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Evaluating Error Augmentation for Neurorehabilitation (VREA)

This study has been completed.
Sponsor:
Collaborator:
U.S. Department of Education
Information provided by (Responsible Party):
James Patton, Rehabilitation Institute of Chicago
ClinicalTrials.gov Identifier:
NCT01574495
First received: February 28, 2012
Last updated: June 10, 2013
Last verified: June 2013

February 28, 2012
June 10, 2013
January 2008
March 2012   (final data collection date for primary outcome measure)
Arm motor recovery scores on the Fugl-Meyer [ Time Frame: Change from baseline in Fugl-Meyer to 11 weeks (with assessment periods occurring at 2 weeks, 3 weeks, 4 weeks, 6 weeks, 7 weeks, and 11 weeks) ] [ Designated as safety issue: No ]
Change from baseline in arm motor recovery as measured by Fugl-Meyer
Same as current
Complete list of historical versions of study NCT01574495 on ClinicalTrials.gov Archive Site
  • Number of blocks transferred in Box and Blocks Test [ Time Frame: same as primary ] [ Designated as safety issue: No ]
    Change from baseline in number of blocks transferred during Box and Blocks Test
  • Time and Quality of movement scores on the Wolf Motor Function Test [ Time Frame: same as primary ] [ Designated as safety issue: No ]
    Change from baseline in arm motor recovery as measured by time scores and ability scores on the Wolf Motor Function test
  • Time scores and Ability scores on the Assessment of Simple Functional Reach Test [ Time Frame: same as primary ] [ Designated as safety issue: No ]
    Change from baseline in arm motor recovery as measured by time scores and ability scores on the Assessment of Simple Functional Reach Test
Same as current
Not Provided
Not Provided
 
Evaluating Error Augmentation for Neurorehabilitation
Evaluating Error Augmentation for Neurorehabilitation

This is a sub-project of a larger NIDRR Grant. One promising form of robotic training that leverages the power of neuro-plasticity is error augmentation. In this paradigm the computer singles out and magnifies a stroke survivor's movement errors from a desired trajectory, thus forcing the subjects to strengthen their control. Using the VRROOM, a state-of-the-art system which uses haptics (robotic forces) and graphics (visual display) interfaces, a subject's desired trajectory can be determined and the movement errors can be amplified in real-time with dramatic results. This project evaluates a practical approach of error augmentation, using therapist-driven trajectories. The investigators intend to determine clinical efficacy of several types of therapist-assisted error augmentation on retraining the nervous system in functional activities. The investigators will test two experimental treatments in a crossover design. The investigators hypothesize that combined haptic and visual error augmentation will lead to the best functional recovery.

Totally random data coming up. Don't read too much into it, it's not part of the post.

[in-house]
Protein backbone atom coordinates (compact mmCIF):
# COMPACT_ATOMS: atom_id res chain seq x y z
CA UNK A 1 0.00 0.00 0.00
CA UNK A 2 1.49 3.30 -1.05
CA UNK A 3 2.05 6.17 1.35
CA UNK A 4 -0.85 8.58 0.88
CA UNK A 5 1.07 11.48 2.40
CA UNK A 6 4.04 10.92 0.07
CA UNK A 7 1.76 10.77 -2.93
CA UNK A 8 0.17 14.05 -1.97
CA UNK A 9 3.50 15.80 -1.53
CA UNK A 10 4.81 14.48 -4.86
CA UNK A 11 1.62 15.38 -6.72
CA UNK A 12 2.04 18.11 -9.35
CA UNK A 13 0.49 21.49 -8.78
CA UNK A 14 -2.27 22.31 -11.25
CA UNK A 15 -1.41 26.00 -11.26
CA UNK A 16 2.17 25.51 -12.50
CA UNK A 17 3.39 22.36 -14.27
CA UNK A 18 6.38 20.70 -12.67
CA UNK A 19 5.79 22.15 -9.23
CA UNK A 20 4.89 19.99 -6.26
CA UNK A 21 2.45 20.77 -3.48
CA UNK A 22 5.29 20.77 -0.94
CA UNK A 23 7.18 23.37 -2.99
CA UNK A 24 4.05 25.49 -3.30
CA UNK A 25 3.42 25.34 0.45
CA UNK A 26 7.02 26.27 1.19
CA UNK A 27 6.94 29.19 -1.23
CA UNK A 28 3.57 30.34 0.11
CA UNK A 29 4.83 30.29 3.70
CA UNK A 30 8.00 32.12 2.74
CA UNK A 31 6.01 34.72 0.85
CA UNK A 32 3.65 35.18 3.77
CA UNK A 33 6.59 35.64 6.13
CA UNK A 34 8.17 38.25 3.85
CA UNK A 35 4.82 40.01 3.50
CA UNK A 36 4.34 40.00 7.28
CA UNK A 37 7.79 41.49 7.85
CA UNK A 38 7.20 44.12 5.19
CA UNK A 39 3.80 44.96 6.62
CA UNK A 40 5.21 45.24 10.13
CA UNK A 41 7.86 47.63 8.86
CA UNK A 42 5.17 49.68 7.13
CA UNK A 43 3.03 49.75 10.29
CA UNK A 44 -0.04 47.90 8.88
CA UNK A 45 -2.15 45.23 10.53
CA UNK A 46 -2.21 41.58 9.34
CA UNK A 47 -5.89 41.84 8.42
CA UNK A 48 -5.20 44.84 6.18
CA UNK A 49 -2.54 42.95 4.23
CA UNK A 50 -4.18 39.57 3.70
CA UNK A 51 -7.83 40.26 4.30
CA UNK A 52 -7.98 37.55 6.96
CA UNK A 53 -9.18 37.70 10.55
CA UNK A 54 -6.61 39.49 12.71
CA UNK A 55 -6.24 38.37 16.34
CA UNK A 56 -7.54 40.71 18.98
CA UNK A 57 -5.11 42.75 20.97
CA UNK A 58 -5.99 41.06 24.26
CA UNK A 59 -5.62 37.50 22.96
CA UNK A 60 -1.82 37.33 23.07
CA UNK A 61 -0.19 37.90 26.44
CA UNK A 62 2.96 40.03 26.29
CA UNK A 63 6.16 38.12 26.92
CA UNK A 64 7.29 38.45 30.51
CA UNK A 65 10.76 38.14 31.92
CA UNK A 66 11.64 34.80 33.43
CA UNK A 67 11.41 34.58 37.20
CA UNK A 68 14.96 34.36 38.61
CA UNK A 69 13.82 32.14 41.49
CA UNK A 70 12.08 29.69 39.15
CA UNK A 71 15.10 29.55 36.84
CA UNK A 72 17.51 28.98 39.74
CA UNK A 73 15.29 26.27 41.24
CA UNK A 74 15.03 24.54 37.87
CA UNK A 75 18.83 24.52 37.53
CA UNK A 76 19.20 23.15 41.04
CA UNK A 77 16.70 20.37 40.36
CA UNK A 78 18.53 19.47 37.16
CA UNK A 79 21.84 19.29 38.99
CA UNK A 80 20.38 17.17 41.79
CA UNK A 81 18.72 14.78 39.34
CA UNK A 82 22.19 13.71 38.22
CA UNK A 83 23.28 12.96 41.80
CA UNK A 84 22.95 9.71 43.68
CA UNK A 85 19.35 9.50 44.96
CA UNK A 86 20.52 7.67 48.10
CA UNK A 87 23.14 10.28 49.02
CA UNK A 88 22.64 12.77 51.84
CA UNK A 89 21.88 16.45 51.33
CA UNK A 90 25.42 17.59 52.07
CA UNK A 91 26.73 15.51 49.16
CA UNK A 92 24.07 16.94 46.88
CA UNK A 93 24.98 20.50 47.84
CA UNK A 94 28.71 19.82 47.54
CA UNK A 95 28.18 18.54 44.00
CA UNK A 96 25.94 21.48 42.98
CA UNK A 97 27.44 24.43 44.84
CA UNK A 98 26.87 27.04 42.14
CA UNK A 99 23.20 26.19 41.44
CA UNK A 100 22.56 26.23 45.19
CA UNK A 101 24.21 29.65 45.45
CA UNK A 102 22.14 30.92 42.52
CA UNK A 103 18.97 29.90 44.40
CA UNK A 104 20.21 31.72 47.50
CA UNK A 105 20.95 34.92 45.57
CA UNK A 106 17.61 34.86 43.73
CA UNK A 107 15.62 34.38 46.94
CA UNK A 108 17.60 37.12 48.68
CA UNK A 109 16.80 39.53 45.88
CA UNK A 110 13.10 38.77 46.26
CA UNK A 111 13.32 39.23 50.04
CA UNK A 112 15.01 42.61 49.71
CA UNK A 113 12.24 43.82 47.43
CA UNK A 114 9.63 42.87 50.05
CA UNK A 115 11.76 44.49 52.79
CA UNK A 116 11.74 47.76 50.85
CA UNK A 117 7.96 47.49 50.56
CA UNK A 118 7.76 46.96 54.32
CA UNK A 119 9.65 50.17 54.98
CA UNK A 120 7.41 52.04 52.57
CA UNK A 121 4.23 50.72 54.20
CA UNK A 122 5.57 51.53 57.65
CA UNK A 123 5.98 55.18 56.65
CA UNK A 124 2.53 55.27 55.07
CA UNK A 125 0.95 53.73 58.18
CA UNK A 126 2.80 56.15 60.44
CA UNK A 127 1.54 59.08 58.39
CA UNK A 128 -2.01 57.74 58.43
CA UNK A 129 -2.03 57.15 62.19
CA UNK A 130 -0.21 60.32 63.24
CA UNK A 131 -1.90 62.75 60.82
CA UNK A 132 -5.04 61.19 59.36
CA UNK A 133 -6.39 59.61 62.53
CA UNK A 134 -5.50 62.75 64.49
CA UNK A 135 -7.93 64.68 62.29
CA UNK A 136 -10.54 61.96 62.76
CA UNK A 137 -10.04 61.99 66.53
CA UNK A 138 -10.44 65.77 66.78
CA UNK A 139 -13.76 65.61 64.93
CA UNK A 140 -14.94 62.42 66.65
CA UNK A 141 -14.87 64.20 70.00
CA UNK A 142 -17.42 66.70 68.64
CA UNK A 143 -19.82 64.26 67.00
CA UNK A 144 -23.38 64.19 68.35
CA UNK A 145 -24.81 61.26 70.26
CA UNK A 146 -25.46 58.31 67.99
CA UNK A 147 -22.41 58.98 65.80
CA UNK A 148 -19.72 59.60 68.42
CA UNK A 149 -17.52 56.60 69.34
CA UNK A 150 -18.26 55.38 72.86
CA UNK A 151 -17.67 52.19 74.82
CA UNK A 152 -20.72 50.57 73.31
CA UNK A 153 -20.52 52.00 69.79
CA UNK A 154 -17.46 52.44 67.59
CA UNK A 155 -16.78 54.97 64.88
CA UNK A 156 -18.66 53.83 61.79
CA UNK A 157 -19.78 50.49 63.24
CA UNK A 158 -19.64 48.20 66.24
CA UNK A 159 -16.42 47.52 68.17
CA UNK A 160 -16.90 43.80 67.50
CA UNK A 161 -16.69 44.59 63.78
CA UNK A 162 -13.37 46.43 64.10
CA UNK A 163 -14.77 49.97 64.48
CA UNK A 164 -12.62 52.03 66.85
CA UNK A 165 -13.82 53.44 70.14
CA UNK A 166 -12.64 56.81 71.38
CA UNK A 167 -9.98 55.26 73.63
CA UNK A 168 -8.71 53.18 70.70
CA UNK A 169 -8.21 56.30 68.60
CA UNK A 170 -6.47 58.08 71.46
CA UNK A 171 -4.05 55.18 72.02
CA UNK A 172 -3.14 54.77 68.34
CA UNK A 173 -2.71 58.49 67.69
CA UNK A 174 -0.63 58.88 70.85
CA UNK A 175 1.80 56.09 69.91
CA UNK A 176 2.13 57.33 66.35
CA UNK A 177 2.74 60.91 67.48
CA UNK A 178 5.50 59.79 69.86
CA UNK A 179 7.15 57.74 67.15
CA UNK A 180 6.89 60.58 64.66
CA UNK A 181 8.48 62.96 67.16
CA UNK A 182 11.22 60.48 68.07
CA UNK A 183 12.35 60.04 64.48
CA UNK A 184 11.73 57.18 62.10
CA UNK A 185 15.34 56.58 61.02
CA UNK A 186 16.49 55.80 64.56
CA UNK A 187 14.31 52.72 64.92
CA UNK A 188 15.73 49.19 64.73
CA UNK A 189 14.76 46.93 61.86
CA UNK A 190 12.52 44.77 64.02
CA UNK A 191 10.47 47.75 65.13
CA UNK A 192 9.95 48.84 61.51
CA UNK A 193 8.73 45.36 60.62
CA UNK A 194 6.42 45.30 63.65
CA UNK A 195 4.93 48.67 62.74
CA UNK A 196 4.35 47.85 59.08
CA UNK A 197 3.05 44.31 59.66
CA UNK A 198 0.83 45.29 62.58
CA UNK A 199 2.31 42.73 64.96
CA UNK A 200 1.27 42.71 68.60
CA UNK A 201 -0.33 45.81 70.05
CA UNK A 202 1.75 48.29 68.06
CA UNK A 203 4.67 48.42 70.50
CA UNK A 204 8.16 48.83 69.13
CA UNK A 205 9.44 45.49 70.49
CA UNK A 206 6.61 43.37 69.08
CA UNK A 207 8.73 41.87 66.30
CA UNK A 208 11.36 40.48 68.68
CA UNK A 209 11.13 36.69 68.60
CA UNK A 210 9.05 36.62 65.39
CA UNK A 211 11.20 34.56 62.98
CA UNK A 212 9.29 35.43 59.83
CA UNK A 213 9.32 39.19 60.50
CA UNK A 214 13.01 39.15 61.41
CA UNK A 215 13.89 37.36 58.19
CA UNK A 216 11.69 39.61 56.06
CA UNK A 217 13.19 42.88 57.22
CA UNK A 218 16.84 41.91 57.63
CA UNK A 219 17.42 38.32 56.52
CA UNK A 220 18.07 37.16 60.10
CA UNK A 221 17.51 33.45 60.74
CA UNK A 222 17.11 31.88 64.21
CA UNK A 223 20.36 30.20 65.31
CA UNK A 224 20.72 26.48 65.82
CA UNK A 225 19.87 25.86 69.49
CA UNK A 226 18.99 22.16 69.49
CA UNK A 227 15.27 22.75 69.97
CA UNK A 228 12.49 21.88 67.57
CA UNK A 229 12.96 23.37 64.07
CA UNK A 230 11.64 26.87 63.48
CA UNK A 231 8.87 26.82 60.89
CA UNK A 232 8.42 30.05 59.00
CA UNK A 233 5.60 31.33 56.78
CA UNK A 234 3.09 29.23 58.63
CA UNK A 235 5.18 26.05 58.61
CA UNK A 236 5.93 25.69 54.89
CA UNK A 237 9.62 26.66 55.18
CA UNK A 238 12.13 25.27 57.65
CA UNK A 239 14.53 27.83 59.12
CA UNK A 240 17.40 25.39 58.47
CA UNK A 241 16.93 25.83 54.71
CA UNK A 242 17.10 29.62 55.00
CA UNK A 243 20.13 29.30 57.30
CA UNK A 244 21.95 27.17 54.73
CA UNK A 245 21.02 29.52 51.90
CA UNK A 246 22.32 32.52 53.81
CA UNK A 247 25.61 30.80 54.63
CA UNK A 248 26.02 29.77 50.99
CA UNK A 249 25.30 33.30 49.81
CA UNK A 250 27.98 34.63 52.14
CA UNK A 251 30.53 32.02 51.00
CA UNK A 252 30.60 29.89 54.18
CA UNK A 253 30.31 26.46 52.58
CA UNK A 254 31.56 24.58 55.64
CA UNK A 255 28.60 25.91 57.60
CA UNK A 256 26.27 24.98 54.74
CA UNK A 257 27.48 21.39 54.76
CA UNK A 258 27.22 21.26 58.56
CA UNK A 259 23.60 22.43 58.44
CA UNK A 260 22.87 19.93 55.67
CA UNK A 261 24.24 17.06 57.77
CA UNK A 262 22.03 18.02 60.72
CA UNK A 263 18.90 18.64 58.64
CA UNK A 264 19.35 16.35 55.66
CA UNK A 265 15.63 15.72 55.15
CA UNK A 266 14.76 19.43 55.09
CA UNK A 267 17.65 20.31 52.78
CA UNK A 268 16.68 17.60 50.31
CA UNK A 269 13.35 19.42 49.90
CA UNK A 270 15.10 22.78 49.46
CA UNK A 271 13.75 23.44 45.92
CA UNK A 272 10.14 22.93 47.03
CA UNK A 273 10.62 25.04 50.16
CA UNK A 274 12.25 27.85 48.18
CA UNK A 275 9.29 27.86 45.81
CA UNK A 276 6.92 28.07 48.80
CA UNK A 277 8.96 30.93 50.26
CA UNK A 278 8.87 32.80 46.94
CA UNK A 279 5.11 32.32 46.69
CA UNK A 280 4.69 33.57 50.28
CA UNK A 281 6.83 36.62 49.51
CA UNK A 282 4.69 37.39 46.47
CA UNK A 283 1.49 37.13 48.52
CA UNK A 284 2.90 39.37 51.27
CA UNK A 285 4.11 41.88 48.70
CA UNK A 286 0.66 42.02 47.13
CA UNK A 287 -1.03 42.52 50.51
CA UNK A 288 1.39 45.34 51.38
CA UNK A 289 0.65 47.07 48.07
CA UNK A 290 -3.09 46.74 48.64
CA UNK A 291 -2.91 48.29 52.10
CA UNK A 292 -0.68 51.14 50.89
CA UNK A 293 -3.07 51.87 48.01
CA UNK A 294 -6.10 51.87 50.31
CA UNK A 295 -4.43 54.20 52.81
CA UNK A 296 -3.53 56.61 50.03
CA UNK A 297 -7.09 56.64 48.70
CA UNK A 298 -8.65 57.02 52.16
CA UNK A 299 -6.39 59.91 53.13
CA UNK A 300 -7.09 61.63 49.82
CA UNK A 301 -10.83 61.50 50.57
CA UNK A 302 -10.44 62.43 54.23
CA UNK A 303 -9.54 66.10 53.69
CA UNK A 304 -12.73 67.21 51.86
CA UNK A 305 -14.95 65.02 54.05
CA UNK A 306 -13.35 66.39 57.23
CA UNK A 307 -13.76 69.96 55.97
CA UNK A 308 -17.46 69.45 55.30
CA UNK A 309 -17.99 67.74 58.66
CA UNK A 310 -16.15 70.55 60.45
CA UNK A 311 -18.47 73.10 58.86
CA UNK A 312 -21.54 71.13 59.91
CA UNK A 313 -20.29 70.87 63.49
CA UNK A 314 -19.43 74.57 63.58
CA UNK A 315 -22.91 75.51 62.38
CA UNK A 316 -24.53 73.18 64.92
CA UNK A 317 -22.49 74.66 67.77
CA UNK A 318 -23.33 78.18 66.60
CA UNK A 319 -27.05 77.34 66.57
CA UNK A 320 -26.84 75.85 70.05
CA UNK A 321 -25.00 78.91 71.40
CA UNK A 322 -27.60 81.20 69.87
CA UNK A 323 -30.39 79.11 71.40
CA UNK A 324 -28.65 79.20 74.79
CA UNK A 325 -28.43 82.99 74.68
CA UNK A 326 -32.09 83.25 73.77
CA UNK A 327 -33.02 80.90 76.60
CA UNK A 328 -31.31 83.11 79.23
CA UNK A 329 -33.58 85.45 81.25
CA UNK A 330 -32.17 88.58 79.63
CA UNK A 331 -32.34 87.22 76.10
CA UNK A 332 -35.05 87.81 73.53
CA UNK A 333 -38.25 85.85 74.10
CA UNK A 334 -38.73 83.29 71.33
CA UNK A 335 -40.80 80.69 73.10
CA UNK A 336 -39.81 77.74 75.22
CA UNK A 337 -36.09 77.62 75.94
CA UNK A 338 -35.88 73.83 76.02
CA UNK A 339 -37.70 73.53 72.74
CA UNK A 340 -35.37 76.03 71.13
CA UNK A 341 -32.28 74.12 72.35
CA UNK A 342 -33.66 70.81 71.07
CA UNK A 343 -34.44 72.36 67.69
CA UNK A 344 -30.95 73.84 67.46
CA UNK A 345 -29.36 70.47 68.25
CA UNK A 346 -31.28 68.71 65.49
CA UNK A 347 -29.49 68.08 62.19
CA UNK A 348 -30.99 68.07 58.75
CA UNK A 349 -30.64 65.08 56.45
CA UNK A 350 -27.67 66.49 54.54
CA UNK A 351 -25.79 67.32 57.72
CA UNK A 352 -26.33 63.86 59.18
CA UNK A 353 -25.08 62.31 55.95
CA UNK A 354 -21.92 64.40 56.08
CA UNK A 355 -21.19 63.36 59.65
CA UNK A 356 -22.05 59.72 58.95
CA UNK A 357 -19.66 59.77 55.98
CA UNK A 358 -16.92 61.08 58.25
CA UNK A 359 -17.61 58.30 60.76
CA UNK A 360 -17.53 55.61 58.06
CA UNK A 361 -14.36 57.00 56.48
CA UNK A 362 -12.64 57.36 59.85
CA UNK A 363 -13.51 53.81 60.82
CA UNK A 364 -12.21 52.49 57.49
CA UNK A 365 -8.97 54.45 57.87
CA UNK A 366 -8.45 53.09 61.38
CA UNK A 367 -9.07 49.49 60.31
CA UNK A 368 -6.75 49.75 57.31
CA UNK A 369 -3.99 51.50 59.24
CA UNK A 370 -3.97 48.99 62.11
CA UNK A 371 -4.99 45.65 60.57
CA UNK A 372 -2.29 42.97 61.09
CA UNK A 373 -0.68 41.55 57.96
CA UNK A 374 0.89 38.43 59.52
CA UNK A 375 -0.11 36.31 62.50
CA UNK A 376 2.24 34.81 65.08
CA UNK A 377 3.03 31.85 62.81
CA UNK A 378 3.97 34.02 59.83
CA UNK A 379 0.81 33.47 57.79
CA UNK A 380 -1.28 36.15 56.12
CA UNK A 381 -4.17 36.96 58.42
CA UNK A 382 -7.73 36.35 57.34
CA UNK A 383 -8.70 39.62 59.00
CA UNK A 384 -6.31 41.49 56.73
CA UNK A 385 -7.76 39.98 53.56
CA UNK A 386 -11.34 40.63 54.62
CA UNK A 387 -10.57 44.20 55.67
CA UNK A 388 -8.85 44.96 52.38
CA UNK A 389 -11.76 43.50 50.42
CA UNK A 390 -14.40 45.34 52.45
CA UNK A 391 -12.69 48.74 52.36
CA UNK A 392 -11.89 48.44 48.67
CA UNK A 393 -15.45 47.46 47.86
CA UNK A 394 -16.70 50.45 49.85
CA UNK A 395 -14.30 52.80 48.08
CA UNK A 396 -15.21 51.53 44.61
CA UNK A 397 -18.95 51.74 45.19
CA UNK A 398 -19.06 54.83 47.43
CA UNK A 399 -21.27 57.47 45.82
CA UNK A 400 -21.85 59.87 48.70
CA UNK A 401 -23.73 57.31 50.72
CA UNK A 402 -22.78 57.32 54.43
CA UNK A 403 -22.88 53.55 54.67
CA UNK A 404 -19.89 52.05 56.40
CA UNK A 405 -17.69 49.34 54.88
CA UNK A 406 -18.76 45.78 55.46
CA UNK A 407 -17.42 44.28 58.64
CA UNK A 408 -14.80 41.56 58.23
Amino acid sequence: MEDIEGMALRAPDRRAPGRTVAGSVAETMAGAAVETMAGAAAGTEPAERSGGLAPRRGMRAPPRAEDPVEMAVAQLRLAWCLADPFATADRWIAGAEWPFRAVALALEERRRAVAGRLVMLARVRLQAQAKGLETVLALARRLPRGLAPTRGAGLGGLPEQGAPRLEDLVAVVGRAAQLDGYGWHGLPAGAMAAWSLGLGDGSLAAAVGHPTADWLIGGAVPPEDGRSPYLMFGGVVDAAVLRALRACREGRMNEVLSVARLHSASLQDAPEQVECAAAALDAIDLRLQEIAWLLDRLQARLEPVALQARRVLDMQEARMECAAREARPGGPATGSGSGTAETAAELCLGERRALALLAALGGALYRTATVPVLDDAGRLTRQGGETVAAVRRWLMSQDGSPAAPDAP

Not Provided
Interventional
Not Provided
Allocation: Randomized
Endpoint Classification: Efficacy Study
Intervention Model: Crossover Assignment
Masking: Double Blind (Subject, Outcomes Assessor)
Primary Purpose: Treatment
Stroke
Other: Error Augmentation
error augmentation for arm motor recovery in individuals with stroke
Other Names:
  • Error Augmentation-Control
  • Control-Error Augmentation
  • Experimental: Error Augmentation-Control
    Intervention: Other: Error Augmentation
  • Experimental: Control-Error Augmentation
    Intervention: Other: Error Augmentation
Not Provided

*   Includes publications given by the data provider as well as publications identified by ClinicalTrials.gov Identifier (NCT Number) in Medline.
 
Completed
40
March 2012
March 2012   (final data collection date for primary outcome measure)

Inclusion Criteria:

  • adult (age >18)
  • survived a single cortical stroke at least 6 months previously involving ischemia or hemorrhage of the middle cerebral artery (MCA),
  • demonstrated the presence of some active shoulder and elbow movement (characterized by Fugl-Meyer Assessment Upper Extremity scores ranging from 15-50).

Exclusion Criteria:

  • diffuse or multiple lesion sites or multiple stroke events
  • bilateral paresis
  • severe spasticity or contracture (Modified Ashworth ≥3
  • severe concurrent medical problems
  • severe sensory deficits
  • cerebellar strokes resulting in severe ataxia
  • significant shoulder pain
  • focal tone management with Botulinim Toxin (Botox®) injection to the hemiparetic upper extremity (UE) within the previous four months,
  • aphasia that would influence the ability to perform the experiment
  • cognitive impairment (Mini Mental State Examination < 23/30)
  • affective dysfunction that would influence the ability to perform the experiment
  • depth perception impairment (< 3 on Stereo Circle Test)
  • visual field cut or hemispatial neglect that would influence the ability to participate in the activity
  • inability to provide informed consent
Both
18 Years and older
Yes
Contact information is only displayed when the study is recruiting subjects
United States
 
NCT01574495
H133E0700 13, STU00002311
No
James Patton, Rehabilitation Institute of Chicago
Rehabilitation Institute of Chicago
U.S. Department of Education
Principal Investigator: James Patton, PhD Rehabilitation Institute of Chicago
Rehabilitation Institute of Chicago
June 2013

ICMJE     Data element required by the International Committee of Medical Journal Editors and the World Health Organization ICTRP